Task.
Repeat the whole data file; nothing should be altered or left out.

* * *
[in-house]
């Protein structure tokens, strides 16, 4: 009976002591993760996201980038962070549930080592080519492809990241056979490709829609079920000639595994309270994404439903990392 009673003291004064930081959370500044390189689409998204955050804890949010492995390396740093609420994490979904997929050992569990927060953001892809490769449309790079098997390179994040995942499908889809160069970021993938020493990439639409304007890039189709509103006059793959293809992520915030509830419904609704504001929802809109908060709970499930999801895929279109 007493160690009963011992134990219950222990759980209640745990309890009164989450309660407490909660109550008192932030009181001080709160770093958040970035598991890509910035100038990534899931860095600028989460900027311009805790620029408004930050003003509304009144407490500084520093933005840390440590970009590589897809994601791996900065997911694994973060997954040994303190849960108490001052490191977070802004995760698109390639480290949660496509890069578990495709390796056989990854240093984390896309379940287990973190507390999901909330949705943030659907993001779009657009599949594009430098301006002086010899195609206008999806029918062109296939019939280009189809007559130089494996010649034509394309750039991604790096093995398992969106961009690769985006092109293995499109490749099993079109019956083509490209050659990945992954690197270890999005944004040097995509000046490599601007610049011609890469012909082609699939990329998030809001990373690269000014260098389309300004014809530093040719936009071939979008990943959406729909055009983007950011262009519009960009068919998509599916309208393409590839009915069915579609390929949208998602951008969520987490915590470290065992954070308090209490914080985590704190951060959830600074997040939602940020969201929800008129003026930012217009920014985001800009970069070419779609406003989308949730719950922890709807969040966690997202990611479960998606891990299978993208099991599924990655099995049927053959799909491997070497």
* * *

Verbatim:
[in-house]
């Protein structure tokens, strides 16, 4: 009976002591993760996201980038962070549930080592080519492809990241056979490709829609079920000639595994309270994404439903990392 009673003291004064930081959370500044390189689409998204955050804890949010492995390396740093609420994490979904997929050992569990927060953001892809490769449309790079098997390179994040995942499908889809160069970021993938020493990439639409304007890039189709509103006059793959293809992520915030509830419904609704504001929802809109908060709970499930999801895929279109 007493160690009963011992134990219950222990759980209640745990309890009164989450309660407490909660109550008192932030009181001080709160770093958040970035598991890509910035100038990534899931860095600028989460900027311009805790620029408004930050003003509304009144407490500084520093933005840390440590970009590589897809994601791996900065997911694994973060997954040994303190849960108490001052490191977070802004995760698109390639480290949660496509890069578990495709390796056989990854240093984390896309379940287990973190507390999901909330949705943030659907993001779009657009599949594009430098301006002086010899195609206008999806029918062109296939019939280009189809007559130089494996010649034509394309750039991604790096093995398992969106961009690769985006092109293995499109490749099993079109019956083509490209050659990945992954690197270890999005944004040097995509000046490599601007610049011609890469012909082609699939990329998030809001990373690269000014260098389309300004014809530093040719936009071939979008990943959406729909055009983007950011262009519009960009068919998509599916309208393409590839009915069915579609390929949208998602951008969520987490915590470290065992954070308090209490914080985590704190951060959830600074997040939602940020969201929800008129003026930012217009920014985001800009970069070419779609406003989308949730719950922890709807969040966690997202990611479960998606891990299978993208099991599924990655099995049927053959799909491997070497």